Brownbanded Bamboo Shark

Brownbanded bamboo sharks are a docile species living on the bottom of the sea. They are popular as pets and have even featured in the Malaysian animated film SeeFood.

Brownbanded Bamboo Shark Scientific Classification

Kingdom Animalia
Phylum Chordata
Class Chondrichthyes
Order Orectolobiformes
Family Hemiscylliidae
Genus Chiloscyllium
Scientific Name C. punctatum

Description

The brownbanded bamboo shark is 41 inches long and has a slender body with moderately large eyes and a thick precaudal tail.

This shark’s concave and posterior margined dorsal fins are similar in length and lack any spines, the pectoral fins are straight with broad tips, and the long anal fin is located just behind the notchless caudal fin.

There are no noticeable differences between the teeth in the upper and lower jaws, with a medial cusp and weak labial root lobes. The upper jaw has 26-35 rows of teeth, while the lower has 21-32 tooth rows.

Adults are light brown and lack any markings, which are more common in juveniles with dark bands and spots scattered all over their bodies.

Where do they live

These sharks live throughout the Indo-West Pacific region, ranging throughout Australia, China, India, Indonesia, Japan, Malaysia, New Guinea, Philippines, Singapore, Taiwan, Thailand, and Vietnam.

They live around coral reefs and tide pools at depths of 279 ft.

Behavior

Hunting

The diet of these sharks consists of scallops, shrimps, squids, and smaller fish. They are nocturnal feeders, actively searching the sedimentary ocean floor to locate suitable prey at night.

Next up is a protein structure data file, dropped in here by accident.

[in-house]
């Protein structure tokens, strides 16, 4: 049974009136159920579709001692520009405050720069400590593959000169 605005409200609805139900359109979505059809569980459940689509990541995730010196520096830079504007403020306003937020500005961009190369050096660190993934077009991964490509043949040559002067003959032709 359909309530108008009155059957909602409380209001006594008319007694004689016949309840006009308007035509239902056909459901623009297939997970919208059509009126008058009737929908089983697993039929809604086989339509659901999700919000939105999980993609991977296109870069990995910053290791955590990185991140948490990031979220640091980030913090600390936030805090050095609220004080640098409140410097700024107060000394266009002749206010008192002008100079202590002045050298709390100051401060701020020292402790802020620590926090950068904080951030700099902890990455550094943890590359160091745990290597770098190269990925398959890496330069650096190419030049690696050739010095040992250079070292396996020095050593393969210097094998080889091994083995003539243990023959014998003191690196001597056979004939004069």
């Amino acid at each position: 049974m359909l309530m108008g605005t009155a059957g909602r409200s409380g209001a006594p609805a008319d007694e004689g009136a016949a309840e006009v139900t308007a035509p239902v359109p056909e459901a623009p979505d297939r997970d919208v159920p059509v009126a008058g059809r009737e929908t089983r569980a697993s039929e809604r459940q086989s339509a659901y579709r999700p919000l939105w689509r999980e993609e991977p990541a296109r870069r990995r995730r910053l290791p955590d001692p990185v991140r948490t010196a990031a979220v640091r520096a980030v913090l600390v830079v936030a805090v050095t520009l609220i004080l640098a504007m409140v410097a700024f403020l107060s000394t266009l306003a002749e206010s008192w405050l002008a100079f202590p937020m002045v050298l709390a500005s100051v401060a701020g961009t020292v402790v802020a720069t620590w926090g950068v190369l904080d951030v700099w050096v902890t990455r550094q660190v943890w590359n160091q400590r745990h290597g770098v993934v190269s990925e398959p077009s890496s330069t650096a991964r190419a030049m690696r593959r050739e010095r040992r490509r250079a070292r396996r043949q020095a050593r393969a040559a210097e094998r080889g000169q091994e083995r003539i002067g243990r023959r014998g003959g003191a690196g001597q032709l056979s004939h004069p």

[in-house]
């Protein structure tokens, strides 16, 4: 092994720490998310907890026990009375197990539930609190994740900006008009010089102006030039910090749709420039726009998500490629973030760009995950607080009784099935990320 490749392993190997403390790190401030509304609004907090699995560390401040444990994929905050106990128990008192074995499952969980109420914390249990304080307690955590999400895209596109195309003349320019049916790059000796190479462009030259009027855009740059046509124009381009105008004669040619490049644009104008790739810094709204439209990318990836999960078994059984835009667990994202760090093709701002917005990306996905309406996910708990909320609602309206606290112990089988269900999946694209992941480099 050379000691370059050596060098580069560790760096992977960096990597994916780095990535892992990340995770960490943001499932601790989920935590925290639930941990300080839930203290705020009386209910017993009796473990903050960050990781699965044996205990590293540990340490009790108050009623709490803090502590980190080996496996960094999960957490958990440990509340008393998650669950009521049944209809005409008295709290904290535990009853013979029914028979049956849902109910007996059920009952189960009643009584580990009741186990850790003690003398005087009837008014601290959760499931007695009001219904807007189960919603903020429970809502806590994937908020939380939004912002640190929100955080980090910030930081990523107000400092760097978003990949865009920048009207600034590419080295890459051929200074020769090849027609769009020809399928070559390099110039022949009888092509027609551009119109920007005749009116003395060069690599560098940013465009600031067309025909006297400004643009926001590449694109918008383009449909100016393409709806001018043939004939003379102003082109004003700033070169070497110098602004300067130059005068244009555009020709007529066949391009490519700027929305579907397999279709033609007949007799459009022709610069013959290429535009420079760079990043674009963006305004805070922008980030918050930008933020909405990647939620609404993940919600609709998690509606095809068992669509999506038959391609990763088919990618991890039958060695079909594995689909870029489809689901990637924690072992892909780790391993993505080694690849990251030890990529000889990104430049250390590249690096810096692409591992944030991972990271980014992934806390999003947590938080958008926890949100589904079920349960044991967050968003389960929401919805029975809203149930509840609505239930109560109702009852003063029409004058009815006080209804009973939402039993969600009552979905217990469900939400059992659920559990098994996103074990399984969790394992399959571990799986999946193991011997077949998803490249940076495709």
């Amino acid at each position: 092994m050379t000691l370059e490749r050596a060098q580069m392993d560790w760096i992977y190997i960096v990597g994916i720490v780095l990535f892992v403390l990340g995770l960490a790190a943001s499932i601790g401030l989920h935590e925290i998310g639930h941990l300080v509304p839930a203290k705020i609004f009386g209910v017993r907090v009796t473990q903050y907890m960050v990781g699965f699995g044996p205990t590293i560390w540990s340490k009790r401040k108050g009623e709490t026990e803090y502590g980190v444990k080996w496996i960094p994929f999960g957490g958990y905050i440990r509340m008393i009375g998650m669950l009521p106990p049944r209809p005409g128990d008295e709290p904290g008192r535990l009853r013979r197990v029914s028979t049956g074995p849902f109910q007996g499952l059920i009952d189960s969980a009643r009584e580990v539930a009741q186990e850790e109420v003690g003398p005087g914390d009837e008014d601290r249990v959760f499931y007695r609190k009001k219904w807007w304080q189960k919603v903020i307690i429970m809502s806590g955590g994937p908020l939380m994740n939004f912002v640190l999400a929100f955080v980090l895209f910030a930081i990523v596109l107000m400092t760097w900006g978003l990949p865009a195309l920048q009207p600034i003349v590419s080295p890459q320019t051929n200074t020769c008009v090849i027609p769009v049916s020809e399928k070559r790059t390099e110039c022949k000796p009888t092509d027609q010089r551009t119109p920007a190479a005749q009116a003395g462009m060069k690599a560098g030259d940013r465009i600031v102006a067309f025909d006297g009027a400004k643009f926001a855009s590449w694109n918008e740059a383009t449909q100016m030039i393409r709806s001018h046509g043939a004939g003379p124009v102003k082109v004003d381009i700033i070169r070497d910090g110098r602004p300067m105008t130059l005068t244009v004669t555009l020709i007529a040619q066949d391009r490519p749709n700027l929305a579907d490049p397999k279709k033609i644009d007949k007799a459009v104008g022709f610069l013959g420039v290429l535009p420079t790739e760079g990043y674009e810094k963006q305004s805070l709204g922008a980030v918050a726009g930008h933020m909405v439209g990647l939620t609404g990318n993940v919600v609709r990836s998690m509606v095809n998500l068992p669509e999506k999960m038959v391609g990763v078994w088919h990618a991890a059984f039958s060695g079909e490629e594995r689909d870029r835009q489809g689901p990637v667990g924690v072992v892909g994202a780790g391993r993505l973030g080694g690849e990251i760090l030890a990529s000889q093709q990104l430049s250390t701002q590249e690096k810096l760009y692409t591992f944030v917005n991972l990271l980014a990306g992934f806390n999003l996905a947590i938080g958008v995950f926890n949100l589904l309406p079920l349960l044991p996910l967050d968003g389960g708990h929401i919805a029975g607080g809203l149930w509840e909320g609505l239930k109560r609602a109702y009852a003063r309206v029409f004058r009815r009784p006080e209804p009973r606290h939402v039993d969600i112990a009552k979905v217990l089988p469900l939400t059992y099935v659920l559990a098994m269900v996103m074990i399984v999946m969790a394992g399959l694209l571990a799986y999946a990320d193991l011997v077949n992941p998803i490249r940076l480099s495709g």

These bamboo sharks have tiny mouths and will expel any food too large for them to consume.

Reproductive

Oviparous in nature, releasing 4.3×5.9 inches eggs into their benthic environment. The eggs are flat and elongated and generally hatch after 4 months.

Initially, these sharks are 5-7 inches long. Sexual maturity is observed in males at 27-30 inches, while females do so at 25 inches.

On average, these sharks live for 16 years.

Adaptations

These sharks can stay out of water for 12 hours, letting them hunt in tide pools.

Interactions with humans

The IUCN classifies this shark as “Near Threatened” or “NT”, with threats to it coming from pollution, habitat degradation, and being captured for the pet trade. Speaking of which, owing to its docile nature and sedentary lifestyle, this shark remains a popular choice for public aquaria. However, to avoid supporting illegal trading, purchasing this shark from legitimate sellers is recommended.
Sources

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